|M.Sc Student||Tzahor Shani|
|Subject||Computational Approaches for Classifying and|
Predicting Proteins from the Environment
|Department||Department of Biotechnology||Supervisors||Professor Yael Mandel-Gutfreun|
|Professor Oded Beja|
|Full Thesis text|
Cyanobacteria of the genera Synechococcus and Prochlorococcus play a key role in marine photosynthesis, which contributes to the global carbon cycle and to the world oxygen supply. Recently, genes (psbA-encoding the D1 protein, psbD-encoding the D2 protein, and others) that encode the photosystem II (PSII) reaction center were found in cyanophage genomes. This phenomenon suggested that horizontal transfer, and a possible recombination of psbA genes between Prochlorococcus and Synechococcus, was achieved via phage intermediates. Gaining the psbA gene could be very valuable for phage survival. The transcription and activation of the phage psbA gene during the infection period helps to maintain photosynthetic activity in the host after the shutdown of host protein synthesis. Coupling genomic data extracted directly from the environment to its species origin is necessary for a better understanding of the phage-host relationship and co-evolution.
Within the framework of my thesis, I developed a computational approach combining a Support Vector Machine (SVM) with a Position Specific Scoring Matrix (PSSM) that successfully classifies different psbA fragments coming directly from the ocean. The method combines two basic feature levels: DNA oligonucleotide composition, and amino acid codon usage. Initially the method was trained on psbA fragments from culture bacteria and their phages, and tested on psbA fragments from the Global Ocean Sampling (GOS) expedition. Later, in order to broaden the representation of psbAs from different sources in the training set with the purpose of classifying unknown metagenomics fragments, we decided to include set fragments from the GOS expedition in our training. The enlarged dataset could be divided into the following seven different taxonomic groups:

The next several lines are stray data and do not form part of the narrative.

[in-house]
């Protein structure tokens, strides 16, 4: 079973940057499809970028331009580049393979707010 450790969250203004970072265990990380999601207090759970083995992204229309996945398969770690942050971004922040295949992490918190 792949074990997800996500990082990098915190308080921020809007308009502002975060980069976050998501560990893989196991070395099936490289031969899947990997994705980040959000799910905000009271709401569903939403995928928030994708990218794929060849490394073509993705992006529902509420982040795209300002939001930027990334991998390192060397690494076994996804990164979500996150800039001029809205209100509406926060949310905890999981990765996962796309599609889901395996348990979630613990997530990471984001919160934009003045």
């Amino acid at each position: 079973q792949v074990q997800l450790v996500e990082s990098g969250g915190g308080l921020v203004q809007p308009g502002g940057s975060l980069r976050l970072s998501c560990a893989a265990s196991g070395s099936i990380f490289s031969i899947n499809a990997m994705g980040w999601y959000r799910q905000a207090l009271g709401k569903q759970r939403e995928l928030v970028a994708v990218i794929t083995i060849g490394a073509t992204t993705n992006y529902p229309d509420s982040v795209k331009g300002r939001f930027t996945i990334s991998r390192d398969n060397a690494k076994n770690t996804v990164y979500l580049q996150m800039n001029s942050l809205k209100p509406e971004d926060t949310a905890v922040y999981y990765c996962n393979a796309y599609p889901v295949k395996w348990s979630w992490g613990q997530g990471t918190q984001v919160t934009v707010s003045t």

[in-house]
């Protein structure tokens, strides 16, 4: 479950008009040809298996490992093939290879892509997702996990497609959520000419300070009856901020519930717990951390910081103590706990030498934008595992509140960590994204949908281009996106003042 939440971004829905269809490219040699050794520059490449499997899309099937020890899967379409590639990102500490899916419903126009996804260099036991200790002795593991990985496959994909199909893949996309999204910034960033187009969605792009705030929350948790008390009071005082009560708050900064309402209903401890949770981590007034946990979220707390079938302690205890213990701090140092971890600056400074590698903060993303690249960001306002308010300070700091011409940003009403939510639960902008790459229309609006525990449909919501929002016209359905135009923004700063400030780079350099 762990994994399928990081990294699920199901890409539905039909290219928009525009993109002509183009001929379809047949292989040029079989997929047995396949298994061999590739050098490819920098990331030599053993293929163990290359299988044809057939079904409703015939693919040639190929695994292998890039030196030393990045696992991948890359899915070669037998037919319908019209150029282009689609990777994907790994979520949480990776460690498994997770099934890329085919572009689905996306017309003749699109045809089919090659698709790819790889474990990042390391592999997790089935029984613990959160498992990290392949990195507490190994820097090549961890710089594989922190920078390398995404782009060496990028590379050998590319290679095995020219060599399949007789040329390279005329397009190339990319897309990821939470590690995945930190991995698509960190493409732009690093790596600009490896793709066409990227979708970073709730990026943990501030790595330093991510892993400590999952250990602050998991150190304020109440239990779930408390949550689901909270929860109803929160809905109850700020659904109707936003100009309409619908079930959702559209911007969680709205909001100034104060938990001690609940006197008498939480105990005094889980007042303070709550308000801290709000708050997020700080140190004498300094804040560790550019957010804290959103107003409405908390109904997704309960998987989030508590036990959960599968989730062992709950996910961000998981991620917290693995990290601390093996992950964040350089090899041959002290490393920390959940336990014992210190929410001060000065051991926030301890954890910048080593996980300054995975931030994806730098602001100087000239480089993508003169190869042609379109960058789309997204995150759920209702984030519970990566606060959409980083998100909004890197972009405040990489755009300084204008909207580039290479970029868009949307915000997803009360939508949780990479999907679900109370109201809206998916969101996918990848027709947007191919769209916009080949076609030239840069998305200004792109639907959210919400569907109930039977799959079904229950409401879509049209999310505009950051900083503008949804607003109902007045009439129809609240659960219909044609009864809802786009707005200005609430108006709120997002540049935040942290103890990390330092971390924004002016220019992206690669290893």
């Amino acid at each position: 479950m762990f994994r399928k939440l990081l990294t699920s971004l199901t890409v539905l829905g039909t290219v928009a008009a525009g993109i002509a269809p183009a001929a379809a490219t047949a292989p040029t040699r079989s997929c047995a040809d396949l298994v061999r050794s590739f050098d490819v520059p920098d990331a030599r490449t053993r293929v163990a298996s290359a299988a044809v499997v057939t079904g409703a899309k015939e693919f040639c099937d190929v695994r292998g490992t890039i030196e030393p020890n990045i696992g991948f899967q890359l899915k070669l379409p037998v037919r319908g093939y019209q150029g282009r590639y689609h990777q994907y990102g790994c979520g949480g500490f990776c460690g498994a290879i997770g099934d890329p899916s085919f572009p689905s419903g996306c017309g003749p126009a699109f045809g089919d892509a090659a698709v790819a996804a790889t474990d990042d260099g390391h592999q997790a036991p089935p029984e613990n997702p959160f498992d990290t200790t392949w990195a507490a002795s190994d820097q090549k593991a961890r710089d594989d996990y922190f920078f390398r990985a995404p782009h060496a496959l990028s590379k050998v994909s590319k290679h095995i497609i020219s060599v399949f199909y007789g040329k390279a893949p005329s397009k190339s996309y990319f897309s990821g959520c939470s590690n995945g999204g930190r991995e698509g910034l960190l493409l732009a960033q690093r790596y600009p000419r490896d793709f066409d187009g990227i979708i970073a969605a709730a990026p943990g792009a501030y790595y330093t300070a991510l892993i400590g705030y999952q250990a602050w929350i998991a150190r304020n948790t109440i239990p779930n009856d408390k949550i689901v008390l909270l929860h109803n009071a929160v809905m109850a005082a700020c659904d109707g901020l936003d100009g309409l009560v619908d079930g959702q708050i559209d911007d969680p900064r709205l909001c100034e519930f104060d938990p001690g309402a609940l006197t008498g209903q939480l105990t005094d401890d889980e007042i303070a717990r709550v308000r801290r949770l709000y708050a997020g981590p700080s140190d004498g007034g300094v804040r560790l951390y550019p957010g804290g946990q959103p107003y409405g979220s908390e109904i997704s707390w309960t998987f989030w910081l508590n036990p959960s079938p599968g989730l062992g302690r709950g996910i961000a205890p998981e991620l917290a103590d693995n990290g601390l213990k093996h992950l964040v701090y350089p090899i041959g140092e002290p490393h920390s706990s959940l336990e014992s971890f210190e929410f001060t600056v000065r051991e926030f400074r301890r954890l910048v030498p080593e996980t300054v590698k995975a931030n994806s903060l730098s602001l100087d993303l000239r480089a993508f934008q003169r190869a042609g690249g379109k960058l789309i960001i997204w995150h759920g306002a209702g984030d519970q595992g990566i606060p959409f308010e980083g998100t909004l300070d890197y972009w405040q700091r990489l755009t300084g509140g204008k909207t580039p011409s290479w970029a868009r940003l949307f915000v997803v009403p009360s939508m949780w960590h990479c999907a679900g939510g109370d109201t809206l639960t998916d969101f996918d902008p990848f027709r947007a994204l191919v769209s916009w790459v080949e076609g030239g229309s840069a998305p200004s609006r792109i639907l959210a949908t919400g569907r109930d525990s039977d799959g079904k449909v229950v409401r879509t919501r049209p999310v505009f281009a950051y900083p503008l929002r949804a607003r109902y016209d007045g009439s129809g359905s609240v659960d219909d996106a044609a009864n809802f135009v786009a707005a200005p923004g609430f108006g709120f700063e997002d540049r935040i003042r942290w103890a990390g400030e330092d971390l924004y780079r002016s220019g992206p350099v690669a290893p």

2. Synechococcus-like Myovirus.
3. Synechococcus-like Podovirus.
4. HL Prochlorococcus.
5. LL Prochlorococcus.
6. Prochlorococcus-like Myovirus.
7. Prochlorococcus-like Podovirus.
We further expanded our previous binary method to a multiclass problem applying a One Versus All approach. Finally, the method was applied for the classification of psbA fragments collected from the eastern Mediterranean Sea. Overall, we succeeded in showing that bacteria differ from their phages in oligonucleotide composition. Our results emphasize that some evolutionary and beneficial reasons cause phages to use different compositions of oligonucleotides for the psbA gene. These characteristics could be applied successfully for the classification of short fragments coming directly from the environment.